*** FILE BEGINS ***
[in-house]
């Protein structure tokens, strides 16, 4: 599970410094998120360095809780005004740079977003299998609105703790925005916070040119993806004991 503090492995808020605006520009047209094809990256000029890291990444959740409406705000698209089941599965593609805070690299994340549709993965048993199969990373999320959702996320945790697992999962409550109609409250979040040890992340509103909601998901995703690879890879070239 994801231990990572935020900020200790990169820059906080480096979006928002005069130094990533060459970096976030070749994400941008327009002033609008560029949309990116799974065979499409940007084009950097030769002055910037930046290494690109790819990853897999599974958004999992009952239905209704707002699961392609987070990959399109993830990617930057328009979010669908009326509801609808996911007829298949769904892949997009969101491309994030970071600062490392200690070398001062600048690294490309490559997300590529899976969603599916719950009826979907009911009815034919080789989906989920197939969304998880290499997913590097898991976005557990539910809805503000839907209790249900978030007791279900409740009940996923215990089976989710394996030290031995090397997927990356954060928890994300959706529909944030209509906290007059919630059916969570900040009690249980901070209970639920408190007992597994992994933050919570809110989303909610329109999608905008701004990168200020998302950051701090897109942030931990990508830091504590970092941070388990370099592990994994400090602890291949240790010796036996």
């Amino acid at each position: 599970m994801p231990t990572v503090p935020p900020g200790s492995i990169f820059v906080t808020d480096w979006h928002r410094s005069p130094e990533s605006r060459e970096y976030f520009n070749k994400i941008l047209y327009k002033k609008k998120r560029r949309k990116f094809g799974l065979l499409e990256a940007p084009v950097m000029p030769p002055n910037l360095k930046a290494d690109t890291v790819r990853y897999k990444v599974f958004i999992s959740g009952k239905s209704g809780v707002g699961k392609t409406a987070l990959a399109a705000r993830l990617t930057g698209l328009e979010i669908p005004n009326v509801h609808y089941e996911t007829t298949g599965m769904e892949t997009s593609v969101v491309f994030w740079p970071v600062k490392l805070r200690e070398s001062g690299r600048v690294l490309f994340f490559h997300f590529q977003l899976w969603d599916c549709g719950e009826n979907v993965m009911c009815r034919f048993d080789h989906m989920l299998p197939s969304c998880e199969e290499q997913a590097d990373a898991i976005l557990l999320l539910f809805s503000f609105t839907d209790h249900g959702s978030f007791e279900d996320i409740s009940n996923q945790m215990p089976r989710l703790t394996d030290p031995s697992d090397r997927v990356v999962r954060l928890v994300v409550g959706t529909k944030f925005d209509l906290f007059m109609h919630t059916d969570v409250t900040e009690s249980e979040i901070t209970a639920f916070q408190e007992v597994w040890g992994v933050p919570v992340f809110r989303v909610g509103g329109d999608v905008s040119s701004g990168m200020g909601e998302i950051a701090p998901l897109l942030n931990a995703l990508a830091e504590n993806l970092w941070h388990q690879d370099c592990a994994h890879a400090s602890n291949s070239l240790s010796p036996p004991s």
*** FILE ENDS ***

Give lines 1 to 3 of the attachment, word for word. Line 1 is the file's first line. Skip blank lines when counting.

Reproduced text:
[in-house]
């Protein structure tokens, strides 16, 4: 599970410094998120360095809780005004740079977003299998609105703790925005916070040119993806004991 503090492995808020605006520009047209094809990256000029890291990444959740409406705000698209089941599965593609805070690299994340549709993965048993199969990373999320959702996320945790697992999962409550109609409250979040040890992340509103909601998901995703690879890879070239 994801231990990572935020900020200790990169820059906080480096979006928002005069130094990533060459970096976030070749994400941008327009002033609008560029949309990116799974065979499409940007084009950097030769002055910037930046290494690109790819990853897999599974958004999992009952239905209704707002699961392609987070990959399109993830990617930057328009979010669908009326509801609808996911007829298949769904892949997009969101491309994030970071600062490392200690070398001062600048690294490309490559997300590529899976969603599916719950009826979907009911009815034919080789989906989920197939969304998880290499997913590097898991976005557990539910809805503000839907209790249900978030007791279900409740009940996923215990089976989710394996030290031995090397997927990356954060928890994300959706529909944030209509906290007059919630059916969570900040009690249980901070209970639920408190007992597994992994933050919570809110989303909610329109999608905008701004990168200020998302950051701090897109942030931990990508830091504590970092941070388990370099592990994994400090602890291949240790010796036996």
């Amino acid at each position: 599970m994801p231990t990572v503090p935020p900020g200790s492995i990169f820059v906080t808020d480096w979006h928002r410094s005069p130094e990533s605006r060459e970096y976030f520009n070749k994400i941008l047209y327009k002033k609008k998120r560029r949309k990116f094809g799974l065979l499409e990256a940007p084009v950097m000029p030769p002055n910037l360095k930046a290494d690109t890291v790819r990853y897999k990444v599974f958004i999992s959740g009952k239905s209704g809780v707002g699961k392609t409406a987070l990959a399109a705000r993830l990617t930057g698209l328009e979010i669908p005004n009326v509801h609808y089941e996911t007829t298949g599965m769904e892949t997009s593609v969101v491309f994030w740079p970071v600062k490392l805070r200690e070398s001062g690299r600048v690294l490309f994340f490559h997300f590529q977003l899976w969603d599916c549709g719950e009826n979907v993965m009911c009815r034919f048993d080789h989906m989920l299998p197939s969304c998880e199969e290499q997913a590097d990373a898991i976005l557990l999320l539910f809805s503000f609105t839907d209790h249900g959702s978030f007791e279900d996320i409740s009940n996923q945790m215990p089976r989710l703790t394996d030290p031995s697992d090397r997927v990356v999962r954060l928890v994300v409550g959706t529909k944030f925005d209509l906290f007059m109609h919630t059916d969570v409250t900040e009690s249980e979040i901070t209970a639920f916070q408190e007992v597994w040890g992994v933050p919570v992340f809110r989303v909610g509103g329109d999608v905008s040119s701004g990168m200020g909601e998302i950051a701090p998901l897109l942030n931990a995703l990508a830091e504590n993806l970092w941070h388990q690879d370099c592990a994994h890879a400090s602890n291949s070239l240790s010796p036996p004991s």